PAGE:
Objective: To establish an optimal adjuvant therapy for intermediate- and high-risk endometrial cancer patients, we conducted a multi-center randomized phase III trial of adjuvant pelvic radiation therapy (PRT) versus cyclophosphamide-doxorubicin-cisplatin (CAP) chemotherapy in women with endometrioid adenocarcinoma with deeper than 50% myometrial invasion.
Methods: Among 385 evaluated patients, 193 patients received PRT and 192 received CAP. The PRT group received at least 40 Gy. The CAP group received cyclophosphamide (333 mg/m2), doxorubicin (40 mg/m2) and cisplatin (50 mg/m2) every 4 weeks for 3 or more courses.
Results: No statistically significant differences in progression-free survival (PFS) and overall survival (OS) were observed. The 5-year PFS rates in the PRT and CAP groups were 83.5% and 81.8% respectively, while the 5-year OS rates were 85.3% and 86.7% respectively. These rates were also not significantly different in a low- to intermediate-risk group defined as stage IC patients under 70 years old with G1/2 endometrioid adenocarcinoma. However, among 120 patients in a high- to intermediate-risk group defined as (1) stage IC in patients over 70 years old or with G3 endometrioid adenocarcinoma or (2) stage II or IIIA (positive cytology), the CAP group had a significantly higher PFS rate (83.8% vs. 66.2%, log-rank test P=0.024, hazard ratio 0.44) and higher OS rate (89.7% vs. 73.6%, log-rank test P=0.006, hazard ratio 0.24). Adverse effects were not significantly increased in the CAP group versus the PRT group.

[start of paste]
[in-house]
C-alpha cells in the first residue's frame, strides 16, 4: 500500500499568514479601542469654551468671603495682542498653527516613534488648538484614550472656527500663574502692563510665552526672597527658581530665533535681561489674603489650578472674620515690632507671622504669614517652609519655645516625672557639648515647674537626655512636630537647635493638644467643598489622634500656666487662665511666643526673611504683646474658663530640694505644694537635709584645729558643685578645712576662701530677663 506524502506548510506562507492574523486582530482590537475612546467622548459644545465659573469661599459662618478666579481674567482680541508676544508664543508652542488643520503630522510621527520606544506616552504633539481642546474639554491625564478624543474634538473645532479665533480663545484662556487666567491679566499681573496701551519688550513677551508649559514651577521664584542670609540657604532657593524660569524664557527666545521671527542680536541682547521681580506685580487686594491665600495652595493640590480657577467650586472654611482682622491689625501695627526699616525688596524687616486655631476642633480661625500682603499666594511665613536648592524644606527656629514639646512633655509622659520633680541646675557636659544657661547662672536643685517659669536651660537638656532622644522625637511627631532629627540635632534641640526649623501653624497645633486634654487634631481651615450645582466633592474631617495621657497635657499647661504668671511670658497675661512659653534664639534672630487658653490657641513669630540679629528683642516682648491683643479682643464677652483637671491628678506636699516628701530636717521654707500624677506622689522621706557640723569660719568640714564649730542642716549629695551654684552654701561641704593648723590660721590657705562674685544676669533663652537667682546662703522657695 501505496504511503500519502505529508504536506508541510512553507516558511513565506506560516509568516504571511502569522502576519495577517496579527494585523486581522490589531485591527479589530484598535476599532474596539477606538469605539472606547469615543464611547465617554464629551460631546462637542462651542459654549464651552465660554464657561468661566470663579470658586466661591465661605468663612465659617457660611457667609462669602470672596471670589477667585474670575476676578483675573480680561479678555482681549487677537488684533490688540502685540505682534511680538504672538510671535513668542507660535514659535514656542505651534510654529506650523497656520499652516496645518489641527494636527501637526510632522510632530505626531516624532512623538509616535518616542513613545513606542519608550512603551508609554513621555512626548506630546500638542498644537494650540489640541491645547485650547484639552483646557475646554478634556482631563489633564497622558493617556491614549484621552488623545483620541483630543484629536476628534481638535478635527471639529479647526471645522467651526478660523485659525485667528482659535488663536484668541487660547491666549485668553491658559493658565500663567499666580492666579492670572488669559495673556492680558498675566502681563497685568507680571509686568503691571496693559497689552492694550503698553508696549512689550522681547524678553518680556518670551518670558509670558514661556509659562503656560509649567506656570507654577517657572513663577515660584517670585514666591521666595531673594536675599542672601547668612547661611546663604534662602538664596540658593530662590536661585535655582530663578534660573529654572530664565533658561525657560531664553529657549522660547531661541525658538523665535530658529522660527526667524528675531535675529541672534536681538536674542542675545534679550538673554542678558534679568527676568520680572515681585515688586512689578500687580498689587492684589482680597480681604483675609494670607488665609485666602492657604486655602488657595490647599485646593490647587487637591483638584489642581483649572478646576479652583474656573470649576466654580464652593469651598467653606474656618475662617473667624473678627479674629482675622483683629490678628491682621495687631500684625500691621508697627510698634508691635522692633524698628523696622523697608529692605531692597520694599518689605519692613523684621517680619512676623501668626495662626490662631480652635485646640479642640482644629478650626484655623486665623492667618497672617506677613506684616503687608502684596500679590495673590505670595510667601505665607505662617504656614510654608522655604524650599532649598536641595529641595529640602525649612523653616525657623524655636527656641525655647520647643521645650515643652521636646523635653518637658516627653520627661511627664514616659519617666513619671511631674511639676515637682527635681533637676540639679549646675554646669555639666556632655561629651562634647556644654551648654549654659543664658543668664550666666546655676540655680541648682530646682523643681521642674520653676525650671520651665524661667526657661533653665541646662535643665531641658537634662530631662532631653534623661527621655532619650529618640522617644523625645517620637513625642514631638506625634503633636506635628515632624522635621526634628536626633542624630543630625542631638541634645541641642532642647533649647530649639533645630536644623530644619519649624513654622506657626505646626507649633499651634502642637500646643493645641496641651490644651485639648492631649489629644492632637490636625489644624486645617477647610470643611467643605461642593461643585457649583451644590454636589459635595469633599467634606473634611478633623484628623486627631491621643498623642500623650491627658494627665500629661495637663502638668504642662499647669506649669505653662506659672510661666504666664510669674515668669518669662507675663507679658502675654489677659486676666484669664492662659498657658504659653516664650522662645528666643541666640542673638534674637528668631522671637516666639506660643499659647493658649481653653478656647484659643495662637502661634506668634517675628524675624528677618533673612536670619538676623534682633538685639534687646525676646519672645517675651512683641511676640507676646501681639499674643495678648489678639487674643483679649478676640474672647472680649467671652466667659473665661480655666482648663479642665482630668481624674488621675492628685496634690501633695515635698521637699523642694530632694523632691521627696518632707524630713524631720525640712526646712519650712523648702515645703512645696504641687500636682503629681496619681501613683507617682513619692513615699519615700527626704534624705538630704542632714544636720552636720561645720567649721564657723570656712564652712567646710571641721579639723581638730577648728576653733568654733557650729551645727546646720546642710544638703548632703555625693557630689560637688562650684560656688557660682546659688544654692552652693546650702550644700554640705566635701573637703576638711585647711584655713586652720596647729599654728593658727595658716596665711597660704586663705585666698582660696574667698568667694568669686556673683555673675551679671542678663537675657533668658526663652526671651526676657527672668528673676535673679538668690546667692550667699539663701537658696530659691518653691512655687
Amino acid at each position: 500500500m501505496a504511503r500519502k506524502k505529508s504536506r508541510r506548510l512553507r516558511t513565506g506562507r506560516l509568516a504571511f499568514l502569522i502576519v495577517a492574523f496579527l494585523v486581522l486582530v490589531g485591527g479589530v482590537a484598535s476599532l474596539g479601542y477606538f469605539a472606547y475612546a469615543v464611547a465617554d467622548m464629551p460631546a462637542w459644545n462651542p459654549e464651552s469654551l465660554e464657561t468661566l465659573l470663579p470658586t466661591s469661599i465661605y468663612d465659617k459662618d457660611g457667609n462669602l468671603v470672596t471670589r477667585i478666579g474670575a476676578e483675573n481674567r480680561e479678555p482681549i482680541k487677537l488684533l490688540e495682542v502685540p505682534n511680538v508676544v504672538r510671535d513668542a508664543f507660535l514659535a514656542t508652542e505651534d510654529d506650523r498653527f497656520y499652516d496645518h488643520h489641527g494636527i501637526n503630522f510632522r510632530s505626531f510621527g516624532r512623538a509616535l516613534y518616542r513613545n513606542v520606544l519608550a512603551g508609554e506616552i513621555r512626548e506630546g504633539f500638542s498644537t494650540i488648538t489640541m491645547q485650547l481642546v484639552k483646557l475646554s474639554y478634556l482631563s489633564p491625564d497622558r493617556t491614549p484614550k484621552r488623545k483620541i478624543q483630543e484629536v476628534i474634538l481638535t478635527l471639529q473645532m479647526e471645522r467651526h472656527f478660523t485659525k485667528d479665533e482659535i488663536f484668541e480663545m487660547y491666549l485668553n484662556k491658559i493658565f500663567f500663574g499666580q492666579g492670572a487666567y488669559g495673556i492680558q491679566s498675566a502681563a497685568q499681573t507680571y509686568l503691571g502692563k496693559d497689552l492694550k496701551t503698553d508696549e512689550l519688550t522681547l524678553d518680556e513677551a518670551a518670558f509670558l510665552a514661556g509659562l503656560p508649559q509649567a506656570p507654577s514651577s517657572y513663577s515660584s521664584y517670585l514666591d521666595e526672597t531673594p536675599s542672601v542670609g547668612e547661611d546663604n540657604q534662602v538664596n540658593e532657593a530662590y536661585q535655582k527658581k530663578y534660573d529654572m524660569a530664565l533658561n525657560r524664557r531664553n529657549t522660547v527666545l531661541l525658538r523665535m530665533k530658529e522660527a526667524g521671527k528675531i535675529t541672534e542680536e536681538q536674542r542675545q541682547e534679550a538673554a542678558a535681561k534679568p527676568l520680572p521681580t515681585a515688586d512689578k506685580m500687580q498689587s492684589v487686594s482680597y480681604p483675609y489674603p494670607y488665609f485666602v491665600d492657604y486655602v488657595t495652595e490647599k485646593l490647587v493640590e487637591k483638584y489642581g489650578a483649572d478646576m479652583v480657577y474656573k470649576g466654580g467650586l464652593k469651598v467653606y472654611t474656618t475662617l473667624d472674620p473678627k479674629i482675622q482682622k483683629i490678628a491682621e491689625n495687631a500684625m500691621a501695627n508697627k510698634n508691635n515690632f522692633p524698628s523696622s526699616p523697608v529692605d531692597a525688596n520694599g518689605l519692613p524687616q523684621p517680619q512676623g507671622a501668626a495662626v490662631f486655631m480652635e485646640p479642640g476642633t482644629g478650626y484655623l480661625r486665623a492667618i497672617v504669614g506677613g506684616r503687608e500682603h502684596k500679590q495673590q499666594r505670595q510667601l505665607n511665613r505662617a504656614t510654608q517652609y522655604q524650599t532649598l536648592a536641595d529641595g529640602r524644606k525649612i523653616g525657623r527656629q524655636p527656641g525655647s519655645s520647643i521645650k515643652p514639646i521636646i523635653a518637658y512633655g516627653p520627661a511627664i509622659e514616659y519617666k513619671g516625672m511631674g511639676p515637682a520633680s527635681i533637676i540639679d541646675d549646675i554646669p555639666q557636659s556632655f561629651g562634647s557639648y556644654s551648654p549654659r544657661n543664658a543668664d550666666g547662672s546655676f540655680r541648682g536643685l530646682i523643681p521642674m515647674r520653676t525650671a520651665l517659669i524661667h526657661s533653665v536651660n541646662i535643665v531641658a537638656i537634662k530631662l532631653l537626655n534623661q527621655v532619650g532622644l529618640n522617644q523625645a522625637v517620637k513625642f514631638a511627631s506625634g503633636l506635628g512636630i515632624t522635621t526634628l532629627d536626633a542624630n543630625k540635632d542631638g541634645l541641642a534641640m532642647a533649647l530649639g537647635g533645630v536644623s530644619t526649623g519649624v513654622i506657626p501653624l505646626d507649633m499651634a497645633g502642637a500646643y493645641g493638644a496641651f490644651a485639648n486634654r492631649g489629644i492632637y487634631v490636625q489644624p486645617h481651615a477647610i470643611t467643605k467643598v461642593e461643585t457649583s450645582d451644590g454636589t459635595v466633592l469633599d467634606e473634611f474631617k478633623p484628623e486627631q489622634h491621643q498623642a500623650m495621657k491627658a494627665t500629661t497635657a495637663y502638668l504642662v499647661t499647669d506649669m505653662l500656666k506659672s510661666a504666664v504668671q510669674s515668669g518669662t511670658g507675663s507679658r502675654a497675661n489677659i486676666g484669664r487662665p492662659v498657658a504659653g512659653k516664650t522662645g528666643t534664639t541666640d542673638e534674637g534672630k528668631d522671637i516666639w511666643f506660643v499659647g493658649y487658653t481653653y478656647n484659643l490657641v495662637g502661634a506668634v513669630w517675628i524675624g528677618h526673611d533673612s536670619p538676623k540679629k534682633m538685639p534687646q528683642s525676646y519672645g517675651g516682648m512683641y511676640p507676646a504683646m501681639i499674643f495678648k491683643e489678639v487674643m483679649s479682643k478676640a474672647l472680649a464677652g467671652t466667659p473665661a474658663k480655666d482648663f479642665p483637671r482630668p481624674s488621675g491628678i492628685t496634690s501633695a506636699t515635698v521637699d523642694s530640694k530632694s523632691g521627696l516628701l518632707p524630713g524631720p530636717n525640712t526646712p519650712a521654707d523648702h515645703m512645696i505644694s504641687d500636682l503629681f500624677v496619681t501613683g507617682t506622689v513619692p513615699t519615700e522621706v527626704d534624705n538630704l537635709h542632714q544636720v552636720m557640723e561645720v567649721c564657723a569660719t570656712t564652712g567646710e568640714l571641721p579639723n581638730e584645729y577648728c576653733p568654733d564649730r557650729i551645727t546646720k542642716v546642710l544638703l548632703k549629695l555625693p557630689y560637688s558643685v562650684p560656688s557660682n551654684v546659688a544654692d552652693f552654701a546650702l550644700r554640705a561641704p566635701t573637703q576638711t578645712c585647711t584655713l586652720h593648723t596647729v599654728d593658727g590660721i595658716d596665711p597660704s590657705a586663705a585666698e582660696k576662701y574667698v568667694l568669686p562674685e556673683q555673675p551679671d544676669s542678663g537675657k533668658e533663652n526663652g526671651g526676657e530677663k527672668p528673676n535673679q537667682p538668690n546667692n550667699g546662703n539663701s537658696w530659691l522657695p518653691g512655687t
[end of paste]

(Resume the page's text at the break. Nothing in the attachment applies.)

Conclusion: Adjuvant chemotherapy may be a useful alternative to radiotherapy for intermediate-risk endometrial cancer.